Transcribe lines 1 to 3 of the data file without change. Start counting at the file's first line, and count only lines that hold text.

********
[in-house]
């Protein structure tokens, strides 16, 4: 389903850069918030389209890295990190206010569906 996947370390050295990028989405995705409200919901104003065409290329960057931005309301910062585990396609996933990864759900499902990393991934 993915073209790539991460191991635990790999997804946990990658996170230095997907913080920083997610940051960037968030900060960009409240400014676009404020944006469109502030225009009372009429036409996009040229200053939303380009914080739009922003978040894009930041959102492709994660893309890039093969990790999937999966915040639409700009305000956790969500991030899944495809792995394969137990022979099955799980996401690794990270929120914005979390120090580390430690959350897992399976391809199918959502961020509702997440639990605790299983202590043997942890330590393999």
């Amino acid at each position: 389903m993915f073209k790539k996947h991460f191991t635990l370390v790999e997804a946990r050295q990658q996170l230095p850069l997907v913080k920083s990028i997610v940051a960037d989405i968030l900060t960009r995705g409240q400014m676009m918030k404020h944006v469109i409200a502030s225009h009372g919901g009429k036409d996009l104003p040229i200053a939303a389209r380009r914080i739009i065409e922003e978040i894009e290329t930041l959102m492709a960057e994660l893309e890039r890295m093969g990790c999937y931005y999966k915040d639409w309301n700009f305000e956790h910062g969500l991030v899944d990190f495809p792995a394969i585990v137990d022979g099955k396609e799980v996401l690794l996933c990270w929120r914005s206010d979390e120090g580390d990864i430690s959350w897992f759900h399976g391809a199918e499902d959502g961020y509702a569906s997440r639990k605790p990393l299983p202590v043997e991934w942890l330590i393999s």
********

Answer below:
[in-house]
């Protein structure tokens, strides 16, 4: 389903850069918030389209890295990190206010569906 996947370390050295990028989405995705409200919901104003065409290329960057931005309301910062585990396609996933990864759900499902990393991934 993915073209790539991460191991635990790999997804946990990658996170230095997907913080920083997610940051960037968030900060960009409240400014676009404020944006469109502030225009009372009429036409996009040229200053939303380009914080739009922003978040894009930041959102492709994660893309890039093969990790999937999966915040639409700009305000956790969500991030899944495809792995394969137990022979099955799980996401690794990270929120914005979390120090580390430690959350897992399976391809199918959502961020509702997440639990605790299983202590043997942890330590393999």
């Amino acid at each position: 389903m993915f073209k790539k996947h991460f191991t635990l370390v790999e997804a946990r050295q990658q996170l230095p850069l997907v913080k920083s990028i997610v940051a960037d989405i968030l900060t960009r995705g409240q400014m676009m918030k404020h944006v469109i409200a502030s225009h009372g919901g009429k036409d996009l104003p040229i200053a939303a389209r380009r914080i739009i065409e922003e978040i894009e290329t930041l959102m492709a960057e994660l893309e890039r890295m093969g990790c999937y931005y999966k915040d639409w309301n700009f305000e956790h910062g969500l991030v899944d990190f495809p792995a394969i585990v137990d022979g099955k396609e799980v996401l690794l996933c990270w929120r914005s206010d979390e120090g580390d990864i430690s959350w897992f759900h399976g391809a199918e499902d959502g961020y509702a569906s997440r639990k605790p990393l299983p202590v043997e991934w942890l330590i393999s």